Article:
Do you think it is the right time to bring in home care to assist your loved one, but are anxious about starting the conversation with them about it? You aren’t alone. According to a 2015 article by Genworth, 57% of consumers have not talked to anyone about the potential need for long term care. It can certainly be daunting but the fact is putting it off can be extremely detrimental. You realize that planning ahead for the potential needs for your loved one is the best and right thing to do you are just not sure how to approach them.
Start the Conversation About Elder Care
Genworth suggests the following approaches for getting the conversation about elder care started:
- Be Open – Come out and tell them that you’d like to talk about these issues and ask if they would mind talking about them.
- Be Reflective – When you’re together, ask about the past, their childhood, and their parents. Learn about them. Then move on to the future. What do they want most? How do they perceive the future? What worries them?
- Establish a Goal – Outline what you would like to accomplish.
- Discuss Someone Else’s Situation – Chances are that you, your spouse or partner or your parents know someone who is already dealing with some aspect of aging or long term care. Talking what’s good or bad about their situation can be a useful launching point.
- Present a Story – Give them a clipping, or link to information about planning ahead, family conversations, long term care costs, and move forward from there.
- Ask for Advice – This is a great way to get the discussion rolling. Tell them that you’re starting a retirement account or preparing a will and ask for advice. Then ask how they planned ahead and if they feel fully prepared.
- Write – If you find the whole thing too daunting, write a letter or e-mail outlining your concerns and what you would like to discuss. This can be particularly helpful if you live far away and only have a weekend to have these talks. You can pave the way and get them to start thinking about it before you get together.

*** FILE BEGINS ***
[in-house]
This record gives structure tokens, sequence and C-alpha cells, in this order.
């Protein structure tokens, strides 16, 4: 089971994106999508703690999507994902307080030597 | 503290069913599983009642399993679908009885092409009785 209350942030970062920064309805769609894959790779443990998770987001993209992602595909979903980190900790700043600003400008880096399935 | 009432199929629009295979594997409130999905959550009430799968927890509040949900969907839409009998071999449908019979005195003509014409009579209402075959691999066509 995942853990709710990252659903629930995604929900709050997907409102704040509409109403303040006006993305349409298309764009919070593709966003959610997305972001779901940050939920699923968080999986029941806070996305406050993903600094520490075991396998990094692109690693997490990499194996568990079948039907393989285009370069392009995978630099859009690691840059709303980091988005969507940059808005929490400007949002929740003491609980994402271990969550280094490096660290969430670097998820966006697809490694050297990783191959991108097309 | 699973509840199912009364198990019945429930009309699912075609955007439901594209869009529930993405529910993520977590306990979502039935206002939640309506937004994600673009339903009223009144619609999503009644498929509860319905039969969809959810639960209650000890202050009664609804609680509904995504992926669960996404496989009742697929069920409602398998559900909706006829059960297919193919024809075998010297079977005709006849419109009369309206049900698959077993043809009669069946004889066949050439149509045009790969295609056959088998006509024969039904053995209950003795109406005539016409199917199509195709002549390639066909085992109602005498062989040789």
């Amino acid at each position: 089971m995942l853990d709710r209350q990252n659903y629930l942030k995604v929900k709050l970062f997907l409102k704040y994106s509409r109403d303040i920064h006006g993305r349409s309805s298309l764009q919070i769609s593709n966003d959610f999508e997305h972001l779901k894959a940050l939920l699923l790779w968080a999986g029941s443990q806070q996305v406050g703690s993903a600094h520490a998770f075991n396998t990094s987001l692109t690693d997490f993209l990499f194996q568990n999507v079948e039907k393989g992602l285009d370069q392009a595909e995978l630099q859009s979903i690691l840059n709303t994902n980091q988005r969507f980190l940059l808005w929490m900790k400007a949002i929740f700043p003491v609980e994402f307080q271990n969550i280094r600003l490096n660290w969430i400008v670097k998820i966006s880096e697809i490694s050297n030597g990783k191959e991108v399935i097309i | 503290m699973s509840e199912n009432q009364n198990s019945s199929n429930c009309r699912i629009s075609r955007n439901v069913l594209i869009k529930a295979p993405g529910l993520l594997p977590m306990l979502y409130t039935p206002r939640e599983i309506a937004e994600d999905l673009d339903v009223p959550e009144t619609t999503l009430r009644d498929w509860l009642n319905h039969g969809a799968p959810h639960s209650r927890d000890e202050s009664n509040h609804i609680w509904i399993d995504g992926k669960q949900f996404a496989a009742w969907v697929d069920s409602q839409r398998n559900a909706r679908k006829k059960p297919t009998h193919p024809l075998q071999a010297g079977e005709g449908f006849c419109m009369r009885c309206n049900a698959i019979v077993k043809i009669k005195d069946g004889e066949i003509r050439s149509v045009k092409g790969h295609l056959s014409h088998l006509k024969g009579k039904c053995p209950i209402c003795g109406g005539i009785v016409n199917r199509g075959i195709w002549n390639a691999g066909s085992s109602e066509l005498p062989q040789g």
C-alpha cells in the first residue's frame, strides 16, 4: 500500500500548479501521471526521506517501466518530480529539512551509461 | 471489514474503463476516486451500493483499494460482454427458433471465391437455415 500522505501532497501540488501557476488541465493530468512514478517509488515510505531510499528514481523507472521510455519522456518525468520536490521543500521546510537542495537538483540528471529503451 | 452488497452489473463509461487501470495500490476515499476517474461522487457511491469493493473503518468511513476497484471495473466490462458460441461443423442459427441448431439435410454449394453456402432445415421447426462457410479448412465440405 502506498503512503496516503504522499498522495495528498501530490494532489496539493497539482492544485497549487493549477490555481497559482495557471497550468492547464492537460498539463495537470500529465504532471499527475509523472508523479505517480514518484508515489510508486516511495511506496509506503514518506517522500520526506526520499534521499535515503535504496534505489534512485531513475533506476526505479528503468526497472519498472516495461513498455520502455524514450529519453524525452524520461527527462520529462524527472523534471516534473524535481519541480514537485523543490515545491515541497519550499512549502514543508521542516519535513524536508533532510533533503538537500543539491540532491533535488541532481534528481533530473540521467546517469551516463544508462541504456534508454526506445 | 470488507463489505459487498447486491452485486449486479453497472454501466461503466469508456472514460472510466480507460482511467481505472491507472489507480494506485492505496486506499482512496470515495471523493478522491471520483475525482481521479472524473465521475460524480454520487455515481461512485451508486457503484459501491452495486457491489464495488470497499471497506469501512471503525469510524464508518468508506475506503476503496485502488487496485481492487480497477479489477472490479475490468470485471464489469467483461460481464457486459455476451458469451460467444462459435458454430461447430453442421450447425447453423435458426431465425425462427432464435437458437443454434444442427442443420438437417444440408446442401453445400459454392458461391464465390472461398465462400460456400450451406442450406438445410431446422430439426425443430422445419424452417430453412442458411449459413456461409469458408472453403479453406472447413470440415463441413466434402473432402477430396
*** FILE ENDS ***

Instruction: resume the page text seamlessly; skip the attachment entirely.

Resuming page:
Plan Ahead and Move Forward
Once you have laid this ground work, you can move forward confidently knowing that you and your loved one are on that same page and you can start considering the best options for them without wondering if they will be open to the idea. This will make the transition to using elder home care much easier on your family. It is important to include your elder loved one in the process, rather than making decisions and plans without them. You will be much more likely to gain their trust and acceptance of assistance this way.
Always plan for the next step and ask for permission to do so. For example, “Mom, based on what we discussed today, I am going to start researching quality senior home care agencies in your area. Would that be okay with you?” This sets a clear expectation that you are moving forward in the plan and that you will be presenting next steps to them in the near future. It will also make it easier for you to bring it up again.
About the Author: Pam Reynolds, CMC is the President and co-owner of Allegiance Aging Care Services. Pam has spent almost fifteen years working in senior care including long term care facilities and home health care. Her higher education is in Social Work, and she has been credentialed as both a certified Geriatric Care Manager and Licensed Assisted Living Administrator. Read more about Pam and her team of Aging Care Professionals here.